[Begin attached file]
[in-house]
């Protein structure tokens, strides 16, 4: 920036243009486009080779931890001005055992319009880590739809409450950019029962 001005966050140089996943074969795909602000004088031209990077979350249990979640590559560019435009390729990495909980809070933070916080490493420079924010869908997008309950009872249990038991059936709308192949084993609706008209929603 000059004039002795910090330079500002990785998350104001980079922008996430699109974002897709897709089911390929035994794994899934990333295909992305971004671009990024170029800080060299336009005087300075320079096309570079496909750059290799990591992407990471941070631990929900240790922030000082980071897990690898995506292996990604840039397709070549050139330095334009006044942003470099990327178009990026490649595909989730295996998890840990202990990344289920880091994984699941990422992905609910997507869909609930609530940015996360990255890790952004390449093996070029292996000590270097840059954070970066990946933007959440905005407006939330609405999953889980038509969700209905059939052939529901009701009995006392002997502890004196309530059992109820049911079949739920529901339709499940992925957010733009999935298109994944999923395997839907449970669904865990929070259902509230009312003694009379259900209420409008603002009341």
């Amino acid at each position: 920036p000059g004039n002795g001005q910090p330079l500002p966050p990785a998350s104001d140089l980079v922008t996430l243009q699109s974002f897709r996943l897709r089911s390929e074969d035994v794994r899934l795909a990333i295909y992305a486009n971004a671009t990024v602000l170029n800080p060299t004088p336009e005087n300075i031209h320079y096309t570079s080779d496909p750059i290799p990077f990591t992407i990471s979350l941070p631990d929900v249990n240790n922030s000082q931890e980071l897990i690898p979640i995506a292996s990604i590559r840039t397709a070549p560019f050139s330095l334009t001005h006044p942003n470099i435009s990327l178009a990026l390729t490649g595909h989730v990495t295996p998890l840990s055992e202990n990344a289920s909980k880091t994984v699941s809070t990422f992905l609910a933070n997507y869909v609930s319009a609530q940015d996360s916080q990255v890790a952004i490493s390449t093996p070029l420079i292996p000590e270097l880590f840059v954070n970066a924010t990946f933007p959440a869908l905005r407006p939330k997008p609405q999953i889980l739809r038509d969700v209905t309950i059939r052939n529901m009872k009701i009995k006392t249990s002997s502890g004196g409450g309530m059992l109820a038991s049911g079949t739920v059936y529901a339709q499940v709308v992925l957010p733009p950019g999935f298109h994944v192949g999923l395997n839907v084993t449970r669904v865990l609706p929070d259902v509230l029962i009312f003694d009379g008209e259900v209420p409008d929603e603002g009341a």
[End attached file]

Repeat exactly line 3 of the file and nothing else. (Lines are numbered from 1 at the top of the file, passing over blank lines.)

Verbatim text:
């Amino acid at each position: 920036p000059g004039n002795g001005q910090p330079l500002p966050p990785a998350s104001d140089l980079v922008t996430l243009q699109s974002f897709r996943l897709r089911s390929e074969d035994v794994r899934l795909a990333i295909y992305a486009n971004a671009t990024v602000l170029n800080p060299t004088p336009e005087n300075i031209h320079y096309t570079s080779d496909p750059i290799p990077f990591t992407i990471s979350l941070p631990d929900v249990n240790n922030s000082q931890e980071l897990i690898p979640i995506a292996s990604i590559r840039t397709a070549p560019f050139s330095l334009t001005h006044p942003n470099i435009s990327l178009a990026l390729t490649g595909h989730v990495t295996p998890l840990s055992e202990n990344a289920s909980k880091t994984v699941s809070t990422f992905l609910a933070n997507y869909v609930s319009a609530q940015d996360s916080q990255v890790a952004i490493s390449t093996p070029l420079i292996p000590e270097l880590f840059v954070n970066a924010t990946f933007p959440a869908l905005r407006p939330k997008p609405q999953i889980l739809r038509d969700v209905t309950i059939r052939n529901m009872k009701i009995k006392t249990s002997s502890g004196g409450g309530m059992l109820a038991s049911g079949t739920v059936y529901a339709q499940v709308v992925l957010p733009p950019g999935f298109h994944v192949g999923l395997n839907v084993t449970r669904v865990l609706p929070d259902v509230l029962i009312f003694d009379g008209e259900v209420p409008d929603e603002g009341a």